No one enjoys getting holes in their teeth. They can be painful, make it difficult to eat, difficult to clean food out of, and may affect your smile and therefore your confidence. Thanks to a better understanding of the tooth decay (caries) process however, nowadays we know that new holes can be completely prevented for most people. This is better for your health, and great for the budget!
Tooth decay is essentially an equilibrium reaction. On one side, there are factors which add fuel to the fire, and on the other side we can “pour water” to put the fire out. By controlling both sides of the fire of tooth decay, we can stop new holes forming, and even harden up soft areas.
Firstly, a quick rundown of how it appears on the tooth surface. The earliest sign of tooth decay is a white-spot lesion. When a tooth surface is dry, if there has been softening of the surface, it appears a chalky white as opposed to a lovely pearly white. The surface is softer, but it has not been breached. Still hope of preventing a hole.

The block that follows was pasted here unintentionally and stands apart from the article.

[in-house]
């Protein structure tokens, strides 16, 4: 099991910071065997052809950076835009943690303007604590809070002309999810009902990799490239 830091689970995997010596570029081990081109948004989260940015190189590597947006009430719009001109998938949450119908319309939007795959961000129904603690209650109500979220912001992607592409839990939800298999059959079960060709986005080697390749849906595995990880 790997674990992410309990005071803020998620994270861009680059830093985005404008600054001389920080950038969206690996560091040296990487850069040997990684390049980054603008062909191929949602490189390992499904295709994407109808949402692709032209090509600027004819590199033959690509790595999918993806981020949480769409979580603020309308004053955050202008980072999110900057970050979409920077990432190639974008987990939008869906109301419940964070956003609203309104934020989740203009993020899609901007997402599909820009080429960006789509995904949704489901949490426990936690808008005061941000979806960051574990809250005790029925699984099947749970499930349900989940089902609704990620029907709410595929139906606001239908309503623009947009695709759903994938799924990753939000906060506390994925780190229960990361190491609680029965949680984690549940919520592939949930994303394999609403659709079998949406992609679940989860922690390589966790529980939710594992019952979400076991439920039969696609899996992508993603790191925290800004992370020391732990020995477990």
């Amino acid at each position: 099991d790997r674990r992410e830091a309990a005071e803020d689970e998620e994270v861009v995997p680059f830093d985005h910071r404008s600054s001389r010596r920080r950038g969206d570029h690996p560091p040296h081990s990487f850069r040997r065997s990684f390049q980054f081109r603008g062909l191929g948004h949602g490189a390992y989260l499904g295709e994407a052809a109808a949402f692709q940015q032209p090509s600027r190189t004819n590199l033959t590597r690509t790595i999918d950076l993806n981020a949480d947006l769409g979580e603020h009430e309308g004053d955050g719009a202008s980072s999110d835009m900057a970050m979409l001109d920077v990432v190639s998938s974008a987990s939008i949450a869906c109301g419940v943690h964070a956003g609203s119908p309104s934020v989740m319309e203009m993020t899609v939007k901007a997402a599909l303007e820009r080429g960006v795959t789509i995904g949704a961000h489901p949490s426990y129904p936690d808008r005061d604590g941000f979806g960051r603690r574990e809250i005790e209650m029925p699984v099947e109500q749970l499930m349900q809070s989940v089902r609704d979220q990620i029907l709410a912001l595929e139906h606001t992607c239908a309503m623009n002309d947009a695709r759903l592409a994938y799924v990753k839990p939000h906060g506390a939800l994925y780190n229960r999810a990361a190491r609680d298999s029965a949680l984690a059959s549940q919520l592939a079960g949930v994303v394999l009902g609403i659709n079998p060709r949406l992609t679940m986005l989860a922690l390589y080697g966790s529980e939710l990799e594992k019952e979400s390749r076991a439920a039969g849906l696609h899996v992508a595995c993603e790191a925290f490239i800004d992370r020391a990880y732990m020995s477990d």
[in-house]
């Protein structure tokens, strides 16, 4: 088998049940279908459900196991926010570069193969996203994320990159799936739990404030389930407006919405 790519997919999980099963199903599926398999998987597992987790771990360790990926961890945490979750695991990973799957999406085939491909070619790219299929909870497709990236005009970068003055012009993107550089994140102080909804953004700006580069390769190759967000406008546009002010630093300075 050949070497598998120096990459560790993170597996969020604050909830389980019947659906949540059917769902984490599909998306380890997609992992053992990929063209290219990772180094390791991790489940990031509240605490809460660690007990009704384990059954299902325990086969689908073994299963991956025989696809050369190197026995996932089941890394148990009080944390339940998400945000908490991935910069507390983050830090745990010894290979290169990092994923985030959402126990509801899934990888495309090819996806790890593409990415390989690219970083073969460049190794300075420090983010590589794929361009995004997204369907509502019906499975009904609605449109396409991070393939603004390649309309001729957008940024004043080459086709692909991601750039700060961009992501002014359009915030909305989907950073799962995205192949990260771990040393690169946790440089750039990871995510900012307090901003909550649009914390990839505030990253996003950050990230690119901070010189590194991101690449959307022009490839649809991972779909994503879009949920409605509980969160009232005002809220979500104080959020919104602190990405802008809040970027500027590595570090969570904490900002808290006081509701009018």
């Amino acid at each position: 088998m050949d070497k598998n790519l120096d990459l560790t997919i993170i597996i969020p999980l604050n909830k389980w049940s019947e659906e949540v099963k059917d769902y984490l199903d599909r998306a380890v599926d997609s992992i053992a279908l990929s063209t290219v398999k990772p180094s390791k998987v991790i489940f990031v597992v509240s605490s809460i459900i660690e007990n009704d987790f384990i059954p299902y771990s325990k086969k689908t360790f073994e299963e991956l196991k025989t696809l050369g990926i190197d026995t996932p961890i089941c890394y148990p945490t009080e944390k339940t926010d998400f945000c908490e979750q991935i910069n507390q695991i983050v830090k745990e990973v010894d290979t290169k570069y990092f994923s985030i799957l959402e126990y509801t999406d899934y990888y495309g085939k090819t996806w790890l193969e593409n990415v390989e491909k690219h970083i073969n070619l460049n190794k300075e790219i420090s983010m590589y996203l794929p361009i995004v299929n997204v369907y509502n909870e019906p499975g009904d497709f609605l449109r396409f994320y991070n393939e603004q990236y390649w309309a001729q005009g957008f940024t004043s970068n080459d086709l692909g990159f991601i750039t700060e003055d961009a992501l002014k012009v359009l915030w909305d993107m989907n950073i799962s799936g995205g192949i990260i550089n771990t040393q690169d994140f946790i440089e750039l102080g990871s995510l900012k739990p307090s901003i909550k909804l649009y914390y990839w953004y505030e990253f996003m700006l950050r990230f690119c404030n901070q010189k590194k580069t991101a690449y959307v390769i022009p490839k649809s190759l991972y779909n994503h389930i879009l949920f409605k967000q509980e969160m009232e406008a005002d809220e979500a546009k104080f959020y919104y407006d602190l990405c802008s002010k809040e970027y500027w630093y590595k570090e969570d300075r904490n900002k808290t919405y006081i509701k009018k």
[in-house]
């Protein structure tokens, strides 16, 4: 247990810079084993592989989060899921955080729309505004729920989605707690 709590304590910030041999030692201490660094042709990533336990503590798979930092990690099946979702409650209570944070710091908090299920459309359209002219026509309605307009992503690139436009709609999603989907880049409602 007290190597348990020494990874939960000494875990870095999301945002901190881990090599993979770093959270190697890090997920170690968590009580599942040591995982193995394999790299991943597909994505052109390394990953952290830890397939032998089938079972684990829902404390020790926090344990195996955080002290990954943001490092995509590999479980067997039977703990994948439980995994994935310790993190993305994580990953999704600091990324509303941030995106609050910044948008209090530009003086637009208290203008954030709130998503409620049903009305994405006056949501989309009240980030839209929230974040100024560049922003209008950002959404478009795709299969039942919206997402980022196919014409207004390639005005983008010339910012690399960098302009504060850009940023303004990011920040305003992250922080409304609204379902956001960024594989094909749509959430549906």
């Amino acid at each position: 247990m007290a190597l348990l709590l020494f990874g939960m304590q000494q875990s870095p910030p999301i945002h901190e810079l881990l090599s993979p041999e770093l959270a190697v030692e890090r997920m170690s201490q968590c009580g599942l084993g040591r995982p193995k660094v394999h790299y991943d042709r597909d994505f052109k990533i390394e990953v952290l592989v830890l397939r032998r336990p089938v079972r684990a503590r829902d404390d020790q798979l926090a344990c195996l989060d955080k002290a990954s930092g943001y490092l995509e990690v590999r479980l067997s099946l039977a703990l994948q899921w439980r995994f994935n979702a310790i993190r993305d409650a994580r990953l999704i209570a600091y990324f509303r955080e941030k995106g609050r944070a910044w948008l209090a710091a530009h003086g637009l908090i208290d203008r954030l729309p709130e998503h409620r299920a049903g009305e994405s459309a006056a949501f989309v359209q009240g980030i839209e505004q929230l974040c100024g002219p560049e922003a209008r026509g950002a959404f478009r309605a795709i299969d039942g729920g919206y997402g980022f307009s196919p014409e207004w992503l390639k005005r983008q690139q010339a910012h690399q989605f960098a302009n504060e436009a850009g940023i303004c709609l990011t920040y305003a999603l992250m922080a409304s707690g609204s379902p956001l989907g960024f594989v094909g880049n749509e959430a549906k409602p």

Next it turns a yellowish-brown colour, as food and drink stains start to seep through the surface, which we call a brown-spot lesion. The tooth surface is getting softer, but still has not broken. Bacteria is still living on the outside of the tooth, so we still have a good chance to stop it getting worse.
If the decay process continues, at some point the surface will break, and bacteria will be able to enter the tooth. At this point, a filling of some kind is almost always required to stop the hole getting bigger.
Our next post will start to explain the various factors that add fuel or water to the fire of tooth decay, and how you can stop getting new holes, while still enjoying life with what you eat and drink. If you have noticed any white- or brown-spot lesions in your mouth, contact us to have them checked, and have a plan in place to stop them progressing into holes.
The information in these blog posts is based on the education, experience and opinion of our dentists, and applies generally to most people. You should always talk to your personal dentist for specific advice, especially in regards to any medical condition.
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